COSTA RICA NEWS — La Nación reported Sunday that one day recently a woman arrived at the headquarters of a Desamparados bus company, hauling a struggling boy by the collar. “Sirs,” she announced grimly, “I’m here to drop off this boy. He’s my son and he held up your bus last week.”
He had been caught by a security camera on an Auto Trasnportes de Desamparados (ADT) bus and his mother had identified him. But sadly, ATD’s Mario Bermudez commented ruefully that this was one of the few times that a robber had been caught.
Yet, bus holdups are dwindling, according to Bermudez, but unfortunately still far from rare. An average of two holdups per week occur weekly on San Jose’s public transportation. Bermudez published the your gangster’s photo but even with only the rare security camera footage, arrests are few.
San Jose leads the nation in the number of bus robberies with Puntarenas trailing. Last week, the driver of an INA-Uruca bus was shot in the head and killed resisting a robbery of a cell phone. But bus companies have not been napping and have invested heavily in preventives, Maritza Hernandez of the Transport Chamber.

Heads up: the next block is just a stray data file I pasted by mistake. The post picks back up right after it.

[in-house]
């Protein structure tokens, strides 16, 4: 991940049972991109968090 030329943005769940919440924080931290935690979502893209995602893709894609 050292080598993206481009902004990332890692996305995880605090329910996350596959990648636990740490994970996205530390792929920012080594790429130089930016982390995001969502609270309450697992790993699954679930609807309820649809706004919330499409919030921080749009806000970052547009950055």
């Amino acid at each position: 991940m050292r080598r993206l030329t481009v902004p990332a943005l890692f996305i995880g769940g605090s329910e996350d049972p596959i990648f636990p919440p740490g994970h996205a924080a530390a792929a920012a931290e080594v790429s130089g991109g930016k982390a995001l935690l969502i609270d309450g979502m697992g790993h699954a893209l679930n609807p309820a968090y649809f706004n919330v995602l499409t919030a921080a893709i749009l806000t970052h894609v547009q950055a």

“It’s a great obligation we have on bus company shoulders because we transport 80% of the population. In a robbery, drivers and passengers are exposed to danger,” he told La Nacion. That is why so far, the police have trained more than 500 drivers what to do in case of a robbery.
Lest we are led to believe that this is an uncontrolled Wild West situation, Juan Jose Andrade, director of the national police force, notes that there are 4,500 buses in the country and police do conduct stoppages for searches for firearms, drugs and evidence of robberies.
But one other weapon is on the side of bus owners — electronic fare paying. “Robbers want money and with electronic payment, there is none to steal,” says second in command of the Transport Ministry Sebastian Urbina.
Article by iNews.co.cr, reposted with permission